Best Investments For Kids – 9 Top Options
If you have a child – or perhaps have one on the way – you might be curious about the best investments for kids.
When in doubt, it’s always a good idea to meet with a certified financial planner. They’ll be able to go over all the details, risks, and benefits of specific investment accounts, types, and services.
However, there are a few plans that you may want to turn to (including those offered by specialist apps or websites) when you’re on the hunt for the perfect place to invest for your kids. We will dive into what investments for kids may look like and what some top options are for making the right investments. Ready? Let’s get started!
Best Investments for Kids
Whether you want to make sure your child is able to go to college, has enough money to buy a house, or is even just taken care of in the event that something happens to you, investing for your child’s future is important. These top investment options for kids will help you invest money wisely.
1. Custodial Accounts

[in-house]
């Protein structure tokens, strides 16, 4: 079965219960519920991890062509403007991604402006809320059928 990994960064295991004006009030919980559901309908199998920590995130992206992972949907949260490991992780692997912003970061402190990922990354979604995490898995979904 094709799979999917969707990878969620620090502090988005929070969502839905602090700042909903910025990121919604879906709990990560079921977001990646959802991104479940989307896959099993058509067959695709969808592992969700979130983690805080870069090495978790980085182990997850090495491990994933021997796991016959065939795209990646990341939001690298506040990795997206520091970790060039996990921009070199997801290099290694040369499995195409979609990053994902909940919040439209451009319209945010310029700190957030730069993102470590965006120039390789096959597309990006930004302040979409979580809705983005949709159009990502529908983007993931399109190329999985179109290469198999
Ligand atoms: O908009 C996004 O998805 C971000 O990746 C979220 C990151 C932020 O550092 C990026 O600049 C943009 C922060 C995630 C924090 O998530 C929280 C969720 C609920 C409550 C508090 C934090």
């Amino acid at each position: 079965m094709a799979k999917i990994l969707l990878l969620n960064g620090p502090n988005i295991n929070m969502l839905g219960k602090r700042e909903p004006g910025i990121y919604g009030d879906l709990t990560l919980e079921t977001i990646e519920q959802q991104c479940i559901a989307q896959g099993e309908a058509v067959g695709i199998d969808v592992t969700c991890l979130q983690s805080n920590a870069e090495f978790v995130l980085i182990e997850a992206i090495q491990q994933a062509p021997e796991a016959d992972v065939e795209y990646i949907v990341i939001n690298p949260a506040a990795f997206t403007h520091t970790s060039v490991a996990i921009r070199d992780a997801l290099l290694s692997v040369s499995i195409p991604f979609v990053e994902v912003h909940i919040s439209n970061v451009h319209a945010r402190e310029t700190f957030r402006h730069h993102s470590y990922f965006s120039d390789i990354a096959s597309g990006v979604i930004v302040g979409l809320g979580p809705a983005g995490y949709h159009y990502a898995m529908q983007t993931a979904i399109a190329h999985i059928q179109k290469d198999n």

Under the Uniform Gift to Minors Act and the Uniform Transfers to Minors Act, or custodial accounts, you can put investments in a separate, specialized account for your child or grandchild.
You’ll act as the trustee until your child is of age – usually 18 or 21. Once they reach the right age, they will become the owner and can do what they wish with the funds. As a parent or grandparent, you can give up to $15,000 per year per individual ($30,000 for a married couple) without triggering the gift tax.
The only downside to a custodial account is that it does affect a child’s standing in regard to assets for financial aid eligibility.
2. 529 Plans
If reducing your child’s future student loan debt is the goal, then a 529 plan is the way to go. This plan will let you put away money that can be used on most qualified education expenses. In most cases, you don’t have to pay taxes on withdrawals.
This kind of savings plan offers a variety of tax advantages and can be opened as soon as your child is born. Your savings in this kind of plan can be used on college expenses as well as K-12 public, private, and parochial schools. The money can be withdrawn at any time with no penalties as long as the funds are being used for qualified education expenses.
You can also consider a UTMA, or a Uniform Transfers to Minors Act college savings account, like that offered by UNest. With a 529 plan, you can only use funds on qualified college expenses. But, with a UTMA you can use these funds on other aspects of your child’s future as well.
3. Traditional and Roth IRAs